Envision your community having all of the right partners and leaders around the table to implement an actionable plan with goals and strategies to end homelessness. It takes commitment, dedication, passion, and political will to create opportunities for partnerships and solutions to ending homelessness. These qualities are abundant in Lafayette, and Tippecanoe County, Indiana.
Last week in Tippecanoe County, Indiana, I had the privilege to participate in a charrette planning process “Solutions Beyond Shelter” facilitated by the Corporation for Supportive Housing (CSH). The charrette is a unique and efficient process for communities to articulate goals and strategies to end homelessness relevant to their community needs. The process provides opportunities to explore new systemic and programmatic solutions to end homelessness between national and local leaders, with the community providing reaction and input on particular issue areas. CSH has facilitated numerous charrettes with communities across the country to develop new plans and breathe life into existing plans to end homelessness through a thoughtful and strategic process known as the “fishbowl.” Fishbowls are issue-focused conversations between national and local experts which are open to everyone in the community to react to and provide direct input. After several days of fishbowls, a final report and recommendations are prepared and shared with the community within 7 days. The charrette process reduces a substantial amount of time in the community planning process while still capturing the salient issues determined by the community, all in concert with national efforts to promote evidence-based best practices.
While in Lafayette, it was energizing to participate in the fishbowl conversation with local and national colleagues on two of six issue areas: “Housing: From Homelessness to Permanent Supportive Housing” and “Interagency Coordination and Access.” I was impressed with the level of commitment and partnership from all who attended, including the Indiana Housing and Community Development Authority, the Lafayette Housing Authority, the City of Lafayette and West Lafayette, the United Way of Greater Lafayette, the Chamber of Commerce, Mental Health America, the faith-based community, and the numerous service providers engaged in ending homelessness.
I was also inspired and struck by the representation of formerly homeless persons and persons experiencing homelessness during the charrette. It serves as a very important reminder of the inclusion of persons experiencing homelessness and formerly homeless consumers as an integral part of the community planning process in aligning our work. Several persons who were formerly homeless openly discussed the challenge of accessing services, having to provide the same information over and over, and navigating multiple providers and referrals to get assistance. It was also suggested that peers who have experienced homelessness should be directly involved in targeting persons experiencing chronic homelessness to assist in engagement and relationship building. The power and value of peer support in outreach, targeting, and program implementation is necessary to advance our collective efforts.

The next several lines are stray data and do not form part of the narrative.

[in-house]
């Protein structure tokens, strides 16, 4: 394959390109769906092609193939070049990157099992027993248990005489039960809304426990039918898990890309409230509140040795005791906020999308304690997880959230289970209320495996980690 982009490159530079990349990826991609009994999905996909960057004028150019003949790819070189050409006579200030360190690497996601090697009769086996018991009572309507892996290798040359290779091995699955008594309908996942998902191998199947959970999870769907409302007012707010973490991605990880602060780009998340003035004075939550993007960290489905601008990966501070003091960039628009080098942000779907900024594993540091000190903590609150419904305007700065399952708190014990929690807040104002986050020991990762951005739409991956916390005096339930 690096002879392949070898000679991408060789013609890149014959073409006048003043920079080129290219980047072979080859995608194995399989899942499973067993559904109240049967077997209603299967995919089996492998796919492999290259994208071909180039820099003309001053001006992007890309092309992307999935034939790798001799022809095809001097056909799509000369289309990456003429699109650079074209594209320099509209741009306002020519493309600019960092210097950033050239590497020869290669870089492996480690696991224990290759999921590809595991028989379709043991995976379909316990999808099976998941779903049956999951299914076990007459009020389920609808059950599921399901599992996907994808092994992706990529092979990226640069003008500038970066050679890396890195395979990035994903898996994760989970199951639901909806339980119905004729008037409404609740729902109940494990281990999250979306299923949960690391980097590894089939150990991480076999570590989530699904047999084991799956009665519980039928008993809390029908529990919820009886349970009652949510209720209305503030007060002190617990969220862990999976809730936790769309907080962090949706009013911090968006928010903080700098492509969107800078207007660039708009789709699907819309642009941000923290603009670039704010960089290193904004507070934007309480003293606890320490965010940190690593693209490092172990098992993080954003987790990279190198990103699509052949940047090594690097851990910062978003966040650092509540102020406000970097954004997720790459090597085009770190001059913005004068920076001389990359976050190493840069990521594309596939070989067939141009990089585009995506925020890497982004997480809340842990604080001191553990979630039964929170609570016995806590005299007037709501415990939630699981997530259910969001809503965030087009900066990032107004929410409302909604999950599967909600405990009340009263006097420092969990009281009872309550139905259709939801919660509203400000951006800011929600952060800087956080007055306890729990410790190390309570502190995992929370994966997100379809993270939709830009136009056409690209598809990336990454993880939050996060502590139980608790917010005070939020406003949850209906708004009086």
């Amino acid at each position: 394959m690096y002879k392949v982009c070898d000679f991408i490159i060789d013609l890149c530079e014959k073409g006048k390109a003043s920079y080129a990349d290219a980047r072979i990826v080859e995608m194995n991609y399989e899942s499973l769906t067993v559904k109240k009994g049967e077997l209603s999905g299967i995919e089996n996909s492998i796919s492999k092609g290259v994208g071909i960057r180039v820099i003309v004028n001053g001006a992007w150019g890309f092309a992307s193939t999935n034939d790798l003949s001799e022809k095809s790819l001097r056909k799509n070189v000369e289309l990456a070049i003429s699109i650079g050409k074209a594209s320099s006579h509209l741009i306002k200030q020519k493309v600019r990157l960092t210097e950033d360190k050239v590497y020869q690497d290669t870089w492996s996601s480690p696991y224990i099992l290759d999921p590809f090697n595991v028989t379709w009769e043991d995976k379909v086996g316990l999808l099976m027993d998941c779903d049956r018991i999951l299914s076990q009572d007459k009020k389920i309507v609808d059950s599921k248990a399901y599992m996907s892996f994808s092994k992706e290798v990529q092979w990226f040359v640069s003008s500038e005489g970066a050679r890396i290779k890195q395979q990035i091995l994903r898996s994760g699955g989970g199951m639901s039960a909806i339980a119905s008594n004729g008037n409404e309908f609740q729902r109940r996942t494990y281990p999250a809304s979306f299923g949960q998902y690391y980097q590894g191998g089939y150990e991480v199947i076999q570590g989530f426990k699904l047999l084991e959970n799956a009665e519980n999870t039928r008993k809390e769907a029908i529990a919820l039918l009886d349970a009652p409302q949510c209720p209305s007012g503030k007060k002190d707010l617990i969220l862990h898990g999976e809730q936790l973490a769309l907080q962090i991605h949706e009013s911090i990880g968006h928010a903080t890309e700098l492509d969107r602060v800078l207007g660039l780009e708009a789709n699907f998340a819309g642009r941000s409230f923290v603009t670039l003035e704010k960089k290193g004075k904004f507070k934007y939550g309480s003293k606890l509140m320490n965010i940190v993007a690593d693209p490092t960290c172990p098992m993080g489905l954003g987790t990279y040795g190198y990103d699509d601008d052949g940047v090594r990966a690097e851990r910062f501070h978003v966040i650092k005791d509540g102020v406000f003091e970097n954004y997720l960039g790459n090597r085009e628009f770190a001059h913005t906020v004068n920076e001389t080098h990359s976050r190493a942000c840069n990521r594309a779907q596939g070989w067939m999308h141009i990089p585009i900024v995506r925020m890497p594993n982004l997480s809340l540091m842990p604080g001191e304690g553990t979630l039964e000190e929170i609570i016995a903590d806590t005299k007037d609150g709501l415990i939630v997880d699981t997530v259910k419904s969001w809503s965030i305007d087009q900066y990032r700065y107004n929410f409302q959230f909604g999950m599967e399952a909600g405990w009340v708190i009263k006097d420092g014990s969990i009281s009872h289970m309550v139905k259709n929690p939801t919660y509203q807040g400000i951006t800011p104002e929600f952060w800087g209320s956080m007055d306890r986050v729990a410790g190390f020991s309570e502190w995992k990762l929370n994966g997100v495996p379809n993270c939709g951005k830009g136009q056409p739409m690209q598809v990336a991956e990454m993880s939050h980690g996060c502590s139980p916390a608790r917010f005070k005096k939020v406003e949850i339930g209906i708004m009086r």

As I have begun to work across country in my role as a Regional Coordinator and in my past experiences, the tipping point on progress often comes through meaningful partnerships. These partnerships across the public, private and nonprofit sectors are the recipe for success. Partnerships have the ability to yield tremendous results in ending homelessness. These partnerships are fundamental in leveraging resources, and the ability for communities to act strategically. By providing a forum for meaningful input from a broad range of stakeholders, the charrette “Solutions Beyond Shelter” helped secure the ingredients necessary for strengthening existing and new partnerships, as well as setting goals with targets and measurable results. It was evident the political will and partnerships in Tippecanoe County are strong and with continued focus will bring systemic change to addressing the issue of homelessness.
As we move toward ending homelessness in communities across the country, Opening Doors provides a framework of goals and strategies communities can align with to present a unified voice on addressing ending homelessness as a nation. USICH encourages states and communities to join the campaign to prevent and end homelessness, Opening Doors Across America, by aligning with Opening Doors, setting targets for reductions in homelessness among specific populations and measuring results, acting strategically with the resources a community has to deploy to the issue, and partnering with other sectors and players to make it happen. The CSH charrette process and leadership in the community of Lafayette and Tippecanoe County are an excellent example of how communities can join in the USICH Call to Action to align with national goals and become a participating or joining community of Opening Doors Across America. Will your community or state sign on and join USICH in accelerating our efforts to end homelessness?